Issues Related to MLA Empowerment, Oversight and Influence
One of the core purposes of our legislature is providing oversight of government spending and holding government to account. For MLAs to play this key constitutional role, they must have access to reliable information and have sufficient opportunity to scrutinize budget plans. In addition, they must be accountable to the voters who elected them, who need to be able to trust that MLAs are not being influenced by special interests (especially those with significant financial resources).
16. Increasing Legislative Oversight of Spending: Do you support increasing MLAs’ legislative oversight by requiring less ‘bundling’ of spending votes and greater consideration of individual spending proposals?
Spending oversight votes have decreased from roughly 250 per year in the late 1970s to about 50 per year in recent years, largely due to increased bundling of spending measures into omnibus bills. This has resulted in less detailed review by MLAs of significant portions of the provincial budget.
17. Legislative Budget Office & Officer: Do you support establishing an independent legislative budget officer?
The work of Canada’s recently retired Parliamentary Budget Officer, Kevin Page, has been widely acclaimed, and he has issued public calls to strengthen this form of parliamentary oversight. BC currently lacks such an office.
18. Campaign Finance Reform: Do you support eliminating union and corporate donations to provincial parties and candidates?
BC currently allows union and corporate donations, as well as donations from outside the province (including foreign countries), and does not limit contributions from individual donors. Many have expressed concern that this provides significant opportunities for monied interests to gain preferential access to the government. Currently, union and corporate donations are banned federally, as well as in Quebec, Manitoba, Nova Scotia and the city of Toronto.
19. Campaign Finance Reform: Do you support banning donations from entities outside the province to provincial parties and candidates?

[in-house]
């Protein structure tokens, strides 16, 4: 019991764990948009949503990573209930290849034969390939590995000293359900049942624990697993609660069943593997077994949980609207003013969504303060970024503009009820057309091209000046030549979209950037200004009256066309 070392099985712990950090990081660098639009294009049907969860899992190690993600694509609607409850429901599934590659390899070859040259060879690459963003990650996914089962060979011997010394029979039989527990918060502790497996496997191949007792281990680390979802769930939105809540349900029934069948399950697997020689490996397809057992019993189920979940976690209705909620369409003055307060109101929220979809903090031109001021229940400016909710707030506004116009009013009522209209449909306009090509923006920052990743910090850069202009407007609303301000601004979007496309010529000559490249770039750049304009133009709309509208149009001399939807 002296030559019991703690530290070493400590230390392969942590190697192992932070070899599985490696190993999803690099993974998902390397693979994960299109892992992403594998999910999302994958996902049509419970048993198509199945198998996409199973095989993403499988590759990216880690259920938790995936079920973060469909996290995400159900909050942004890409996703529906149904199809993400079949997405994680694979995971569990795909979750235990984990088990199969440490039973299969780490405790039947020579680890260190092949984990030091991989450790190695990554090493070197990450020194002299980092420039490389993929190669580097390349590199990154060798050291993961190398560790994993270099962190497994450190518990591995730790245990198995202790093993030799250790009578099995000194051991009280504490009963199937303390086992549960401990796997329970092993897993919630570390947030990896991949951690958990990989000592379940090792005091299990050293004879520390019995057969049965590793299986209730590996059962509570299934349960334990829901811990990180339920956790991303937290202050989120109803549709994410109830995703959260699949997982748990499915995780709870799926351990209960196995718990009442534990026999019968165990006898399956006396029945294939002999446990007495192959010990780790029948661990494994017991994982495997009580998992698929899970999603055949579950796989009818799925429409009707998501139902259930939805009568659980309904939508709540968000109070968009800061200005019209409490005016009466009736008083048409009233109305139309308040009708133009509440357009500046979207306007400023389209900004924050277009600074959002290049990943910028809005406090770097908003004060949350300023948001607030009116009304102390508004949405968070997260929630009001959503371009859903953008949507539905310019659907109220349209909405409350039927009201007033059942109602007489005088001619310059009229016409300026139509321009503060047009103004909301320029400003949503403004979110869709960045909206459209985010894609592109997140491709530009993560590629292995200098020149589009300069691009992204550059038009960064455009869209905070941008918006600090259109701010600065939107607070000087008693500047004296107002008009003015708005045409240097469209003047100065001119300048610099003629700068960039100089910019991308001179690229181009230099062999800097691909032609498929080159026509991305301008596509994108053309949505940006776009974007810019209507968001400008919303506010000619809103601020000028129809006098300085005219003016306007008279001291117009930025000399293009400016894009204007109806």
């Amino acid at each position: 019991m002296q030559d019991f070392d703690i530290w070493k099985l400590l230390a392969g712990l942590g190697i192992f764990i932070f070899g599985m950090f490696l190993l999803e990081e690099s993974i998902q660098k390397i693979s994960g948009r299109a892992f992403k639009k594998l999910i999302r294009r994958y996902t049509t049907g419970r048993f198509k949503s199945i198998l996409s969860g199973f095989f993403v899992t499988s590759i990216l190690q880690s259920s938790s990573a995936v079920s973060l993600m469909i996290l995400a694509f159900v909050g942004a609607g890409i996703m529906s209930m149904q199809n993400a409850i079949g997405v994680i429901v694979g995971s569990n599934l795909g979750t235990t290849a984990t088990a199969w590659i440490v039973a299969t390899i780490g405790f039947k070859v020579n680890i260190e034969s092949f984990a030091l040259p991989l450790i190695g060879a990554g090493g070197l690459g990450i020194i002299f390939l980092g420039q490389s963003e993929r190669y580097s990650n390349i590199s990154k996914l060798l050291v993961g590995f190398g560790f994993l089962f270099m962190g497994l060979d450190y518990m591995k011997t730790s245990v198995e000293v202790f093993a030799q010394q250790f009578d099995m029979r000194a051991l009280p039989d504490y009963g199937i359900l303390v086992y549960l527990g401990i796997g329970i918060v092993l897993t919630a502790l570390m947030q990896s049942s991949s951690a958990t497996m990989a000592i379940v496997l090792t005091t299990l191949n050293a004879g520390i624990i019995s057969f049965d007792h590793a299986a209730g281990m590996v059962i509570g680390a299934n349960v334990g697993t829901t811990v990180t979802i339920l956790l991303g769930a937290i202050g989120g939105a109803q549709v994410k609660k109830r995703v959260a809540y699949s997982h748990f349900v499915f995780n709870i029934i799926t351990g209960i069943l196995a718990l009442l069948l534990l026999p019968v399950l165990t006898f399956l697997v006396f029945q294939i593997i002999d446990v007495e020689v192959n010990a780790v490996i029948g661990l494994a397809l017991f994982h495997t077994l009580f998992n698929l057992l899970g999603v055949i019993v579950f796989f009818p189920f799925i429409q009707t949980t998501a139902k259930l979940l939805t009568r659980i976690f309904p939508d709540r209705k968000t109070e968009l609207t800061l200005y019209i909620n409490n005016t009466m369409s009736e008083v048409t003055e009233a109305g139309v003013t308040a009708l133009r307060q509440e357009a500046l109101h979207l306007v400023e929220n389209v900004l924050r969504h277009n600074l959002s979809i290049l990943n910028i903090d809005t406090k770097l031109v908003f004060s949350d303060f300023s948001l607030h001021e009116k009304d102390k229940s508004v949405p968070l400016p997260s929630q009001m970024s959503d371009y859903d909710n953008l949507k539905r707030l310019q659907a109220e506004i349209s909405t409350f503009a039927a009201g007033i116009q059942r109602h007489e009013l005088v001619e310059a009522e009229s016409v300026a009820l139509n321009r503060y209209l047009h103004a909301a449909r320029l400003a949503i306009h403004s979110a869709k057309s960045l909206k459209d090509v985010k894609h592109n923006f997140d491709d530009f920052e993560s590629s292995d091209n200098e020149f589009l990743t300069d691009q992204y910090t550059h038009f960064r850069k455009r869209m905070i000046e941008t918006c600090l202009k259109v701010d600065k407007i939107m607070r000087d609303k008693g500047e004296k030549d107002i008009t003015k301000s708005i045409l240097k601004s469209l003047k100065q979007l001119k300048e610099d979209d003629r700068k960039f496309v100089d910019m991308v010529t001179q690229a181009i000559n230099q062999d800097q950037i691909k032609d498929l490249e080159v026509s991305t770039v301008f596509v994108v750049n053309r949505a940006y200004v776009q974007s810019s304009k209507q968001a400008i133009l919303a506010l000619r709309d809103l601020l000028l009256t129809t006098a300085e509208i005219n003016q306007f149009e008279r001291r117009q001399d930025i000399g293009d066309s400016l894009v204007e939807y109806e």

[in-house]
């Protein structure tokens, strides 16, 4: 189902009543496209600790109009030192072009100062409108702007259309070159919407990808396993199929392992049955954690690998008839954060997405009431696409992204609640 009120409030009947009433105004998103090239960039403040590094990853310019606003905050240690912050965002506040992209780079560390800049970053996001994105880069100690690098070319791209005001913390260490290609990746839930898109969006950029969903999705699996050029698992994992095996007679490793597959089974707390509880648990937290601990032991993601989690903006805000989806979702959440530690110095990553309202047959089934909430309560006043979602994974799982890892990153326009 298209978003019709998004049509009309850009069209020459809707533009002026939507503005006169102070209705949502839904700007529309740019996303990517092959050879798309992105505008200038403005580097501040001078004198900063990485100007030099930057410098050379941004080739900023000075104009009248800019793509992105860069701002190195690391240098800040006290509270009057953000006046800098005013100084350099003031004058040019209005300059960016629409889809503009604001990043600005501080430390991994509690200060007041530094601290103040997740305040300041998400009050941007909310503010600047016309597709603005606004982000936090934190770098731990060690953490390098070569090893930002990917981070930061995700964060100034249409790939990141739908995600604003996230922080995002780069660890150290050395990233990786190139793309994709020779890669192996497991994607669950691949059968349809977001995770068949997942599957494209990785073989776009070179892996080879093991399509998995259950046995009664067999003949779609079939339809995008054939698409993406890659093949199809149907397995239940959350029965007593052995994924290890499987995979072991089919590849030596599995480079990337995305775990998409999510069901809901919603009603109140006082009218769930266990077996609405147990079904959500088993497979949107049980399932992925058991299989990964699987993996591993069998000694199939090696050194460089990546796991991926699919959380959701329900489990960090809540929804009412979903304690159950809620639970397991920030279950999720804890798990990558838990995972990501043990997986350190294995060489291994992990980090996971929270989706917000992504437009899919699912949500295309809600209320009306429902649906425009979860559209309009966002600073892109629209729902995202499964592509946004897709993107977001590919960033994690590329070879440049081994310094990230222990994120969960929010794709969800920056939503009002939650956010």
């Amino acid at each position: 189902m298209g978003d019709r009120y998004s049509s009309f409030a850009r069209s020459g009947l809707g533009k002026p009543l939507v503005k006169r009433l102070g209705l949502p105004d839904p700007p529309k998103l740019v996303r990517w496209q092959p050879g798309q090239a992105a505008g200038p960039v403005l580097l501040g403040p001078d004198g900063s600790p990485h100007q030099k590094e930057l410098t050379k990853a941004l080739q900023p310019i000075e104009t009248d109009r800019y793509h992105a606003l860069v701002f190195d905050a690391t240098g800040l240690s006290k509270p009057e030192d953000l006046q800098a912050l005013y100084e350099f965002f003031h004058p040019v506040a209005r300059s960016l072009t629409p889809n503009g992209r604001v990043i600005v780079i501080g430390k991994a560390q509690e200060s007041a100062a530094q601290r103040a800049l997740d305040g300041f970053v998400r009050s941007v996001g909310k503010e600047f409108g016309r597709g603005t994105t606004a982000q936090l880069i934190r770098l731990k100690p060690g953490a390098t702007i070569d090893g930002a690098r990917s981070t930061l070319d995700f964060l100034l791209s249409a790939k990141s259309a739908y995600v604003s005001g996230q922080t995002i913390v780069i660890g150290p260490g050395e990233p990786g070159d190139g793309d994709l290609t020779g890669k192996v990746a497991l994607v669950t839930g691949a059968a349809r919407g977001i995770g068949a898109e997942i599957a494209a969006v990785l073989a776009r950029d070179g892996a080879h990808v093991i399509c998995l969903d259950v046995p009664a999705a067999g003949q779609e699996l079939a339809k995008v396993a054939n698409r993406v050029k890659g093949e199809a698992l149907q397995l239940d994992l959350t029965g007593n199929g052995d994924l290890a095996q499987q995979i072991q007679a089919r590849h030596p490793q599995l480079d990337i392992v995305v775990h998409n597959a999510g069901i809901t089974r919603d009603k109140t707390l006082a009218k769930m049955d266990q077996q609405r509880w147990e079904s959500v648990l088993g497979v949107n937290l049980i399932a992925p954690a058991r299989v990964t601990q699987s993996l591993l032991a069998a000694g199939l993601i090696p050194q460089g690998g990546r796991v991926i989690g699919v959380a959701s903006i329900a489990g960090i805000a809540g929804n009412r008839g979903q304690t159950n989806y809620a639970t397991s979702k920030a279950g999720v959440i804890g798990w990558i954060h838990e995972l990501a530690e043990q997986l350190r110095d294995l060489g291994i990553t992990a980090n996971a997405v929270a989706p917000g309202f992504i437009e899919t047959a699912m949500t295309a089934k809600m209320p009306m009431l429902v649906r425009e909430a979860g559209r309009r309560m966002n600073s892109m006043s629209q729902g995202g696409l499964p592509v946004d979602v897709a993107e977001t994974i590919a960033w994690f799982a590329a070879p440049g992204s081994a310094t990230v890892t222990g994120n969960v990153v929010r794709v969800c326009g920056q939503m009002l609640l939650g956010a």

Currently, the only provinces that allow foreigners to contribute to provincial parties and candidates are BC, Newfoundland, New Brunswick, PEI and the Yukon. Saskatchewan allows out-of-province contributions. Internationally, over two-thirds of countries prohibit foreign political contributions, including Canada, the US, the UK and Ireland (see http://www.idea.int/political-finance).
20. Campaign Finance Reform: Do you support implementing contribution limits?
In Canada, only BC, Saskatchewan, PEI, Newfoundland and the Yukon don’t have contribution limits. Federally, the individual limit is $1100 per year; in the provinces, the limits range from a low of $100/year in Quebec (though Quebec also provides a per-vote subsidy) to $15,000/year in Alberta.
21. Local Government Election Task Force Recommendations: Do you support implementing the majority of recommendations of the LGETF?
The 2010 LGETF made over 30 recommendations for improving local government elections, including banning anonymous contributions and implementing expense limits (see http://www.localelectionstaskforce.gov.bc.ca). The five main areas of focus were: ensuring accountability, enhancing transparency, strengthening compliance and enforcement, increasing accessibility, and expanding education and advice.
22. Local Government Election Task Force Recommendations: Do you support revisiting, through a broader public consultation, some of the negative recommendations of the LGETF and issues they did not consider within their scope?
Although the LGETF made numerous positive recommendations, there was also criticism that it failed to consider some issues that many considered important (e.g., the voting system) and that the exclusion of opposition members and the absence of representation of ordinary citizens and NGOs on the task force may have resulted in a bias against making some recommendations that many do support (e.g., donation limits).